* Jenkins argues that under New Mexico law all interest provided for in the promissory note to Smith Machinery must be forfeited because the interest on the note is usurious. We must look to the wording of the usury law to determine whether postmaturity interest rates are governed by the limits set by the statute.
N.M.Stat.Ann. § 50-6-16 (1953), in effect at the time the promissory note was executed, provided in pertinent part as follows:
"Rates of Interest Allowed Minimum Charge. The interest rate shall be the rate agreed to by the parties, except that (it) ... shall not exceed ten percent (10%) per annum computed upon unpaid balances for the actual elapsed time during which such balances ... are unpaid where the evidence of indebtedness is secured by collateral security ...."
The penalty statute for usury at that time, N.M.Stat.Ann. § 50-6-18, provided:
"Penalties and Forfeitures. The taking, receiving, reserving or charging a rate of interest greater than that allowed by this act (50-6-15 to 50-6-19), when knowingly done, shall be deemed a forfeiture of the entire amount of such interest which the note, bill, or other evidence of debt carries with it or which has been agreed to be paid thereon...."
Jenkins' position is that the interest rate of 12% on this secured note made the note usurious on its face and, thus, the penalty provision requires a forfeiture of the entire interest on the note. Jenkins relies upon the reference in N.M.Stat.Ann. § 50-6-16 to "unpaid balances for the actual elapsed time during which such balances ... are unpaid" as requiring inclusion of the postmaturity period. Smith Machinery contends, inter alia, that postmaturity interest rates are not covered by the New Mexico usury statutes and, thus, cannot be usurious. We agree with Jenkins' contention that if postmaturity rates are covered by the usury laws of New Mexico, N.M.Stat.Ann. § 50-6-18 requires forfeiture of all interest on the note, and does not simply require reduction of the postmaturity interest to 10%.3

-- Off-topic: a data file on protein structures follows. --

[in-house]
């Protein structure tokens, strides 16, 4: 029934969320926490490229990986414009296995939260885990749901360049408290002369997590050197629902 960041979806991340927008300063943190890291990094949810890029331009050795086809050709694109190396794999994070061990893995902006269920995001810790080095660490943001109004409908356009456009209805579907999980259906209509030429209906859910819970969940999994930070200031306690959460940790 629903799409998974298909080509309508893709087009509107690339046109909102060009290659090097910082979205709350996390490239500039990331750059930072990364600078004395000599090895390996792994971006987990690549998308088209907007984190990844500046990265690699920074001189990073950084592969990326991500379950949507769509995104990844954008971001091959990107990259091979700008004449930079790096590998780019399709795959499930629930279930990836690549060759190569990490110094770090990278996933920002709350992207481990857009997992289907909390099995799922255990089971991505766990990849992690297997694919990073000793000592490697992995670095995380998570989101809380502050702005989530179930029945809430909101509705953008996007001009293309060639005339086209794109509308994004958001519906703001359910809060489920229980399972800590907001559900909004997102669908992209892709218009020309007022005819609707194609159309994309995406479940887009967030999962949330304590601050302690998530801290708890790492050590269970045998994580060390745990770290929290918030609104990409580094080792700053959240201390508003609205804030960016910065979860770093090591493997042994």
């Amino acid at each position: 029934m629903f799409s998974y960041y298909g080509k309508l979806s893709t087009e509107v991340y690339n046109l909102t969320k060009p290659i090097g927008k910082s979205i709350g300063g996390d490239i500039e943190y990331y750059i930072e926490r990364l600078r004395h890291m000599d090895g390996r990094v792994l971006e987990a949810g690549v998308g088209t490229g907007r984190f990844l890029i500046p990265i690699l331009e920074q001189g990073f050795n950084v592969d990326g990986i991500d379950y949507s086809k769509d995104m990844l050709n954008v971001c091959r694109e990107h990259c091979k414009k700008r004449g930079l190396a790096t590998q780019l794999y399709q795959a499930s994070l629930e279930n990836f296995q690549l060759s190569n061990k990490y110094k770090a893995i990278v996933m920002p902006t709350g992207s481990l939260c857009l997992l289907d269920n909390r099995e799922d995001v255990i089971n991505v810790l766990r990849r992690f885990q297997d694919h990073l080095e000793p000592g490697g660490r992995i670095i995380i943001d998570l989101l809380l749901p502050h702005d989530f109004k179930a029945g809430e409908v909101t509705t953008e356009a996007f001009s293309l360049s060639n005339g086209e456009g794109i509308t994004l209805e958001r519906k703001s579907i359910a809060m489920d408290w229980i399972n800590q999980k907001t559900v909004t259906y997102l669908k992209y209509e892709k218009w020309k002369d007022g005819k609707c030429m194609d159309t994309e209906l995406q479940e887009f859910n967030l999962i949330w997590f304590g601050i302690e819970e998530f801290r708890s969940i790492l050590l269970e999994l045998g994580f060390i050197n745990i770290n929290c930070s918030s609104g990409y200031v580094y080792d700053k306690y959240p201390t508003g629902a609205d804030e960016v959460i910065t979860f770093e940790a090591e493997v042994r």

In the absence of language in the usury statutes that compels a different conclusion, the courts have generally held the limitations on interest rates charged do not apply to postmaturity charges. See generally, Annot., 28 A.L.R.3d 449, 452 (1969); 91 C.J.S. Usury § 31, at 608-611 (1955). The rationale is that because postmaturity charges are within the debtor's control they are penalties for nonpayment rather than charges for the use of money and, therefore, they are not affected by usury laws. See In re Tastyeast, Inc., 126 F.2d 879, 882 (3d Cir.), cert. denied, 316 U.S. 696, 62 S.Ct. 1291, 86 L.Ed. 1766 (1942); Scientific Products v. Cyto Medical Lab., Inc., 457 F.Supp. 1373, 1379 (D.Conn.1978); see also Abbot v. Stevens, 133 Cal.App.2d 242, 284 P.2d 159 (1955) (prepayment penalty not usurious because contingency creating excessive rate is under the control of the debtor). Such charges may be deemed usurious, however, when state laws limit interest rates which can be applied on the "detention" as well as the use of money. See Ulviden v. Sorhen, 58 S.D. 444, 237 N.W. 565 (1931).
N.M.Stat.Ann. § 56-8-9 A (1978) indicates the scope of coverage of the usury limits of the New Mexico provisions cited above.